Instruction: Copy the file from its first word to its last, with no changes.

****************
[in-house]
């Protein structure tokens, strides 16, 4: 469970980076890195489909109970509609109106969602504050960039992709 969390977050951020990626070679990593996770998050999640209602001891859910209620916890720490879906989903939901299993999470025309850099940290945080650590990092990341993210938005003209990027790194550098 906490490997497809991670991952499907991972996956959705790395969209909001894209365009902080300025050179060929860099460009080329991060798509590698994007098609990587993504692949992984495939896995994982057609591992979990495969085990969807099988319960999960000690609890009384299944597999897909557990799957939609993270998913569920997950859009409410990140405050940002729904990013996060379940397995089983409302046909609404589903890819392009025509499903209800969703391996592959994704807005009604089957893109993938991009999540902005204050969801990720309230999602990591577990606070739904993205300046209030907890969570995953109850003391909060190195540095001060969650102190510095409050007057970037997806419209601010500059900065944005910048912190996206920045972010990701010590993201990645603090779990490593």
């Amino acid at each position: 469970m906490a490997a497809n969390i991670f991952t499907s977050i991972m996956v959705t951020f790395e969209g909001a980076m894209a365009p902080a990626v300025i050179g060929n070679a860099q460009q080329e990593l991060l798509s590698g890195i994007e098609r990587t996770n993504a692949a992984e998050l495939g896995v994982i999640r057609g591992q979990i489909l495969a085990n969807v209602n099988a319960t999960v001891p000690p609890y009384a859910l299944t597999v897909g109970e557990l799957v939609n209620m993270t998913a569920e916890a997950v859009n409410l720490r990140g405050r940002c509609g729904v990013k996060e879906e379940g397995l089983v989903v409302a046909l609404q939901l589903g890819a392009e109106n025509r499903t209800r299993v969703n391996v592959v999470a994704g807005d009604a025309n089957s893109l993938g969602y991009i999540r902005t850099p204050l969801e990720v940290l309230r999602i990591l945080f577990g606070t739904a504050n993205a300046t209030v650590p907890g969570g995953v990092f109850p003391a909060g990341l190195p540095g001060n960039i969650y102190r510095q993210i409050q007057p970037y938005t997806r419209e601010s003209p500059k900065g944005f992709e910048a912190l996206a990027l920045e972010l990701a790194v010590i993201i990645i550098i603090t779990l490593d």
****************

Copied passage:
[in-house]
């Protein structure tokens, strides 16, 4: 469970980076890195489909109970509609109106969602504050960039992709 969390977050951020990626070679990593996770998050999640209602001891859910209620916890720490879906989903939901299993999470025309850099940290945080650590990092990341993210938005003209990027790194550098 906490490997497809991670991952499907991972996956959705790395969209909001894209365009902080300025050179060929860099460009080329991060798509590698994007098609990587993504692949992984495939896995994982057609591992979990495969085990969807099988319960999960000690609890009384299944597999897909557990799957939609993270998913569920997950859009409410990140405050940002729904990013996060379940397995089983409302046909609404589903890819392009025509499903209800969703391996592959994704807005009604089957893109993938991009999540902005204050969801990720309230999602990591577990606070739904993205300046209030907890969570995953109850003391909060190195540095001060969650102190510095409050007057970037997806419209601010500059900065944005910048912190996206920045972010990701010590993201990645603090779990490593």
């Amino acid at each position: 469970m906490a490997a497809n969390i991670f991952t499907s977050i991972m996956v959705t951020f790395e969209g909001a980076m894209a365009p902080a990626v300025i050179g060929n070679a860099q460009q080329e990593l991060l798509s590698g890195i994007e098609r990587t996770n993504a692949a992984e998050l495939g896995v994982i999640r057609g591992q979990i489909l495969a085990n969807v209602n099988a319960t999960v001891p000690p609890y009384a859910l299944t597999v897909g109970e557990l799957v939609n209620m993270t998913a569920e916890a997950v859009n409410l720490r990140g405050r940002c509609g729904v990013k996060e879906e379940g397995l089983v989903v409302a046909l609404q939901l589903g890819a392009e109106n025509r499903t209800r299993v969703n391996v592959v999470a994704g807005d009604a025309n089957s893109l993938g969602y991009i999540r902005t850099p204050l969801e990720v940290l309230r999602i990591l945080f577990g606070t739904a504050n993205a300046t209030v650590p907890g969570g995953v990092f109850p003391a909060g990341l190195p540095g001060n960039i969650y102190r510095q993210i409050q007057p970037y938005t997806r419209e601010s003209p500059k900065g944005f992709e910048a912190l996206a990027l920045e972010l990701a790194v010590i993201i990645i550098i603090t779990l490593d």